An example of “Personas” which are fictional people that you imagine based off the information you gain from your interviews and secondary research. These people are taken from the early stages of a project I worked on called Mobility Map. They are made up based on my learnings from a series of interviews with stakeholders.

The inspiration phase is all about dropping any preconceived notions you might have about your users and, instead, learning their needs and challenges from them through conversation and observation. At this stage in the process, it’s very important not to have a specific outcome in mind and instead, keep your mind open to a wide variety of possible solutions. Paying attention to the needs of your users will bring you to the best possible solution.

Some common methods implemented in this phase are conducting interviews, performing secondary research, and planning the steps and milestones for your work. Before pen gets put to paper, take some time to talk to your client and understand their lifestyle, business, and philosophy, and how that informs the way they want to interact with what you make. In the context of custom software for clients, the product should align with the way the client conducts business—not make the client change their practices to meet the constraints you have placed within the software. Taking this time to listen and read up on subject matter is one of the best ways to understand your project and produce an informed solution.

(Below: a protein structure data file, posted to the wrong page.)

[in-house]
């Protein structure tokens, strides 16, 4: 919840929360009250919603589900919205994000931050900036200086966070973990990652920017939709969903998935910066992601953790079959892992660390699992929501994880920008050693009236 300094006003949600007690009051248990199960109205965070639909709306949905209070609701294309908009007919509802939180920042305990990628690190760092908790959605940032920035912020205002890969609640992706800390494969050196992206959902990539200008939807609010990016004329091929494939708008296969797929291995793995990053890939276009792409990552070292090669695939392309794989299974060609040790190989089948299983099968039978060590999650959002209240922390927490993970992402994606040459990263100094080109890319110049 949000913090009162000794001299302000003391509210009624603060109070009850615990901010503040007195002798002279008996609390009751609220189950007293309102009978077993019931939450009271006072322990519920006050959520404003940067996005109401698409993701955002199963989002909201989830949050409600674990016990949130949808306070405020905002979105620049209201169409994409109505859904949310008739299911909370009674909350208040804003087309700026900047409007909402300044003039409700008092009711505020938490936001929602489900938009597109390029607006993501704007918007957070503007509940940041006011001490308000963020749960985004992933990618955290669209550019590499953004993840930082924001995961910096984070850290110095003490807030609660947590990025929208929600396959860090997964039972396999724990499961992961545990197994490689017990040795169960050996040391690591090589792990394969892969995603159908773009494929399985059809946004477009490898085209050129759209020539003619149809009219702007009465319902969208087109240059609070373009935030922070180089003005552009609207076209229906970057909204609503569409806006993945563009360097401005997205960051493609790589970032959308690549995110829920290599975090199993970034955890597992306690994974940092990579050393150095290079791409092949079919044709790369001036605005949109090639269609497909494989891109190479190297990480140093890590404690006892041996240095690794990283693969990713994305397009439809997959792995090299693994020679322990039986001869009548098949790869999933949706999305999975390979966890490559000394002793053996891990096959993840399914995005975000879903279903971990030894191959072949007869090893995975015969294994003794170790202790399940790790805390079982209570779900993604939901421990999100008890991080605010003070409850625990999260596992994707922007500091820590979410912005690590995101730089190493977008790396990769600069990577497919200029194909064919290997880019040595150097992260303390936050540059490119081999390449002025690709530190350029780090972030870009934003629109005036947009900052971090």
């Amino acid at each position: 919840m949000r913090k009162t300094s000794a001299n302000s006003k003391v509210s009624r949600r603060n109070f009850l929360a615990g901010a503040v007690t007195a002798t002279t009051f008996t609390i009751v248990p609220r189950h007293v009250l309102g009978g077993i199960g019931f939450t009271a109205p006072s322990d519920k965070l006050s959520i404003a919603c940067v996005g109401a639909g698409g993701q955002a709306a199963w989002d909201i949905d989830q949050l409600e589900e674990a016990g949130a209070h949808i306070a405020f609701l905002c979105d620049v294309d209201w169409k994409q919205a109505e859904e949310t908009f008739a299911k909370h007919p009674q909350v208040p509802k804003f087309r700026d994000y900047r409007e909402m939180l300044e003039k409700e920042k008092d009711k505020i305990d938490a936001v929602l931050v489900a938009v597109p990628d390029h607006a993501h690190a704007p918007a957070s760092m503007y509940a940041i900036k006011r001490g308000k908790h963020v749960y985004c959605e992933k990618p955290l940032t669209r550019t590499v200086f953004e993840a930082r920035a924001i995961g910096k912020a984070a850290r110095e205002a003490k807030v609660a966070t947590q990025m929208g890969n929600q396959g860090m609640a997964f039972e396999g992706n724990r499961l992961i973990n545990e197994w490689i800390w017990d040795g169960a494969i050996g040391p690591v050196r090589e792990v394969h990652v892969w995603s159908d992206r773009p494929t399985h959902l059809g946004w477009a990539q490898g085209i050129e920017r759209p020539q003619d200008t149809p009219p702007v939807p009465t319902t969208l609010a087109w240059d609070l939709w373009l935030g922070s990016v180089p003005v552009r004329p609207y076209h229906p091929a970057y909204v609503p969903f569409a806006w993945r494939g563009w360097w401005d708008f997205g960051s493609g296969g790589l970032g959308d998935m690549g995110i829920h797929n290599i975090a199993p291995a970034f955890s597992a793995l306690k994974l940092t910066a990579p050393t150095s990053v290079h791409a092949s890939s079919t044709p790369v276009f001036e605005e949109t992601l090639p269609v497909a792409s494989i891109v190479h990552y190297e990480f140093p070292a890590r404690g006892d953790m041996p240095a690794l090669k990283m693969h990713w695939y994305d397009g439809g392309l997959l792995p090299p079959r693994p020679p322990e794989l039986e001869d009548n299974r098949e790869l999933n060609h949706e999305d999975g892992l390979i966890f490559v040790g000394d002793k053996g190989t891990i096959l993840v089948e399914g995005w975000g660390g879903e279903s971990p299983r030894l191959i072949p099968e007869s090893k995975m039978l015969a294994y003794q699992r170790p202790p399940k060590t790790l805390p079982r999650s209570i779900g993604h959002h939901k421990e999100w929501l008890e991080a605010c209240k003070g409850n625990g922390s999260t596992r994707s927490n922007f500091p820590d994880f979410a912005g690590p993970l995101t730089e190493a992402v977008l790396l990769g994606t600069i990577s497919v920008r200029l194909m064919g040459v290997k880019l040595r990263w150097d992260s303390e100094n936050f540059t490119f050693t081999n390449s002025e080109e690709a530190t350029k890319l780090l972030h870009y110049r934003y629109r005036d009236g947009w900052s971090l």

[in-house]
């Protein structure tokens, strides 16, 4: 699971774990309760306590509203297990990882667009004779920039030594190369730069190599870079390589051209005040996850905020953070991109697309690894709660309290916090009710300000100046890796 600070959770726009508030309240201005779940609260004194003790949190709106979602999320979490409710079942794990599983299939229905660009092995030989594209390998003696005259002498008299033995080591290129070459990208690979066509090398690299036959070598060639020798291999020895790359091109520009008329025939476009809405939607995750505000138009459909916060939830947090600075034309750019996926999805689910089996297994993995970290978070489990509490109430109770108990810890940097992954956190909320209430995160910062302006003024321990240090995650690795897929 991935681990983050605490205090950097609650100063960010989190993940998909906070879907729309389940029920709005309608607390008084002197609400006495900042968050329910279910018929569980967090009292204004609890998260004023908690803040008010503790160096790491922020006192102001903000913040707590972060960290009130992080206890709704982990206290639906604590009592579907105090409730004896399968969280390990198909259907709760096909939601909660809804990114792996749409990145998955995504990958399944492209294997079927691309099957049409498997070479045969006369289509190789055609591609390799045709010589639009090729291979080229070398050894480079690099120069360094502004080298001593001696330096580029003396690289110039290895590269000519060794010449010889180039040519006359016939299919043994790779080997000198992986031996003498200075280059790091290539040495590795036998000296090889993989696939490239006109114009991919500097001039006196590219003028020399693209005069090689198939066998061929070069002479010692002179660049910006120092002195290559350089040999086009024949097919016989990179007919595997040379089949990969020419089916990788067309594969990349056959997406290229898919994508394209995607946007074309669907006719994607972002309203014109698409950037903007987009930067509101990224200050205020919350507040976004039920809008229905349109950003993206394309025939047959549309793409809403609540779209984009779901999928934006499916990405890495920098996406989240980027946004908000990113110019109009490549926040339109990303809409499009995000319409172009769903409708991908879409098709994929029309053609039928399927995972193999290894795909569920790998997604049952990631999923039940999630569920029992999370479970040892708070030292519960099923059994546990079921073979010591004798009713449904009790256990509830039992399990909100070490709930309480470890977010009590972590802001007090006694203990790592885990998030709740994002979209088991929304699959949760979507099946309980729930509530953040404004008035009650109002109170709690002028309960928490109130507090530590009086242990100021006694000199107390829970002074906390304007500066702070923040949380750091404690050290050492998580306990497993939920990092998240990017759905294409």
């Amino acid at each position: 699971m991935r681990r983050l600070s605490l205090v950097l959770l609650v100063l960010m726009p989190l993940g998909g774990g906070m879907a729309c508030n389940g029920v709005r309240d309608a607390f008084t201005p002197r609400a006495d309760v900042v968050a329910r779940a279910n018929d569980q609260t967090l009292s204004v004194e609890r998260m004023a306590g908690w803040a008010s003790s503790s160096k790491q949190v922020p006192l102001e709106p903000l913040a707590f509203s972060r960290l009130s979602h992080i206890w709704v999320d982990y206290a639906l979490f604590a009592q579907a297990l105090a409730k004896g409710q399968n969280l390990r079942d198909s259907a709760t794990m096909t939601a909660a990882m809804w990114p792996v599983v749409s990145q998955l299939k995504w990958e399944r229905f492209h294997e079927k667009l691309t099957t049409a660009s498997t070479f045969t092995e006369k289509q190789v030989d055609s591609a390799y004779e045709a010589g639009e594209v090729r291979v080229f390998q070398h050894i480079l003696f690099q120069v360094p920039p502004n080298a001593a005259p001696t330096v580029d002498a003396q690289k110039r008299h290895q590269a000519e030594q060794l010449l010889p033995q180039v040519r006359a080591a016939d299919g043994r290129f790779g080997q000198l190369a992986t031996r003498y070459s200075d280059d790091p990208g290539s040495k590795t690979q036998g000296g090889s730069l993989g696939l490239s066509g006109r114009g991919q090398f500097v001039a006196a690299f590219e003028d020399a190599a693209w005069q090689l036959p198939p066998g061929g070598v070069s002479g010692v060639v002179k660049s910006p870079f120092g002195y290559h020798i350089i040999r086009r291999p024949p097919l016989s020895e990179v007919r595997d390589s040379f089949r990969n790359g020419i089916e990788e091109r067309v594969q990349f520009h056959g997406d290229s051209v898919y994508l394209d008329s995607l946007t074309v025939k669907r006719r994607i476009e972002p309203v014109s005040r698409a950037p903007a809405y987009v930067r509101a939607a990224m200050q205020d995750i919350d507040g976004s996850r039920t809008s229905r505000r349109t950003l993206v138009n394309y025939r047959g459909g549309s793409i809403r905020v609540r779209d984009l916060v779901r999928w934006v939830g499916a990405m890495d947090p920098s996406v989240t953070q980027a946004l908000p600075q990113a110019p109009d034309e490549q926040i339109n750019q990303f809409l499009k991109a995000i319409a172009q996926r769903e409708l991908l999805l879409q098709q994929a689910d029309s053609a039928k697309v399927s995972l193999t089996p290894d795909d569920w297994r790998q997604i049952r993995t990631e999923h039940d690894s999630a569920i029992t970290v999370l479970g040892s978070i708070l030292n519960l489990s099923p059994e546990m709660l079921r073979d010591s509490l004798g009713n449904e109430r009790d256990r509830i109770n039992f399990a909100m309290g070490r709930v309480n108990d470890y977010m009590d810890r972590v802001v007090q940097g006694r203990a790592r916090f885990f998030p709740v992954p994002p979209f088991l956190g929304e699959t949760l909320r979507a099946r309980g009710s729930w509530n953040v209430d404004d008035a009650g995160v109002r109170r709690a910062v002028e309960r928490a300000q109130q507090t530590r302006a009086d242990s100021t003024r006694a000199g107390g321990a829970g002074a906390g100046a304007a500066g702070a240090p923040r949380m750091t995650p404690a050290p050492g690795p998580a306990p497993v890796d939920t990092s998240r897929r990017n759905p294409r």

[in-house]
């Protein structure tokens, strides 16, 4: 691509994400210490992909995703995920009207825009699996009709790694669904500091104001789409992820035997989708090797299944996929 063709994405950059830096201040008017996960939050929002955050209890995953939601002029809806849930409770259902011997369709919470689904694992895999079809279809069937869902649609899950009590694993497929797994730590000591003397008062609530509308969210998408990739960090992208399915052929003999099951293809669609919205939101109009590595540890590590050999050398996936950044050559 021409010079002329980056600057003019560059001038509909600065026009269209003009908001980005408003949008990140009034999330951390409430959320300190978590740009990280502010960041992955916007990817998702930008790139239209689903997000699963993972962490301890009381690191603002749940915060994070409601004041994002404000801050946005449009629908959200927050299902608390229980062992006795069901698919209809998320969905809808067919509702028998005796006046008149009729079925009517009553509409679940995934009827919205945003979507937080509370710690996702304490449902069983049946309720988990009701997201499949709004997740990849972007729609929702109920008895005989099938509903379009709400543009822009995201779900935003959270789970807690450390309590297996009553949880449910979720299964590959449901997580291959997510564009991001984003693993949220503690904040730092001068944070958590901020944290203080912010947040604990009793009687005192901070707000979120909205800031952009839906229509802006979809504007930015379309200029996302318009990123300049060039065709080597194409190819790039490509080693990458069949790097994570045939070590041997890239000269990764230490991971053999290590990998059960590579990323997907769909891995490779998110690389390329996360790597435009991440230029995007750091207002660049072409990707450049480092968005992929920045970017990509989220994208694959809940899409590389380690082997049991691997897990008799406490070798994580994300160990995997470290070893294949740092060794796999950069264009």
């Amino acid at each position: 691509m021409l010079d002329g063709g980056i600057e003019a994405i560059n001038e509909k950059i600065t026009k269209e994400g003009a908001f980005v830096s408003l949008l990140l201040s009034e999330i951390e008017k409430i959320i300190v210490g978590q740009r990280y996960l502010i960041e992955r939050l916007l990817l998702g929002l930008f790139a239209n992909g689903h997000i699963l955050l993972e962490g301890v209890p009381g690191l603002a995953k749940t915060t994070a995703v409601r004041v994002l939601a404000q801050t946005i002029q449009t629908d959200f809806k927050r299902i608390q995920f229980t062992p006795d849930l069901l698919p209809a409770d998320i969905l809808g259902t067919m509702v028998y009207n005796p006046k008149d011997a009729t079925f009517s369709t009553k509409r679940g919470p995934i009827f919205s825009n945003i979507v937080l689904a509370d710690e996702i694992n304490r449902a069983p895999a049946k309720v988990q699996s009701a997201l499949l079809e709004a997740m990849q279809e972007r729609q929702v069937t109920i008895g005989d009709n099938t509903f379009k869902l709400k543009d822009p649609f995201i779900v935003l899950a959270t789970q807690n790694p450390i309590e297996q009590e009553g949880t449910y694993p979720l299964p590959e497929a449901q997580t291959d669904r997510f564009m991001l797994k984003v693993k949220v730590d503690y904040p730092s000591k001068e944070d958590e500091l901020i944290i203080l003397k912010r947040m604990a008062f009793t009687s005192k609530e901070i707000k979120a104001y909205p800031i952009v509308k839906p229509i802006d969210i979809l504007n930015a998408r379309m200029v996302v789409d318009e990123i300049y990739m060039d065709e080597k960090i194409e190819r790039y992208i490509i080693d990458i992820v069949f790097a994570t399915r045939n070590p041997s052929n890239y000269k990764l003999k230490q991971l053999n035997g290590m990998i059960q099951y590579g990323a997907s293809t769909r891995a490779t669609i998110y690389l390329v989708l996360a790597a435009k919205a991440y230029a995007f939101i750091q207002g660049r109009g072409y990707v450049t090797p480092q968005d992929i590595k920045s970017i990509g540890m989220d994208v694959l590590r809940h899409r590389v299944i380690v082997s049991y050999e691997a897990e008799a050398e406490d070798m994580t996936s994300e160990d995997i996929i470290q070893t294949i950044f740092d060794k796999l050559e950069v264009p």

Storyboard made by my team when I was taking the IDEO course (see Resources section). A storyboard is an exercise when you walk through the main events of someone using your product to determine the structure of it.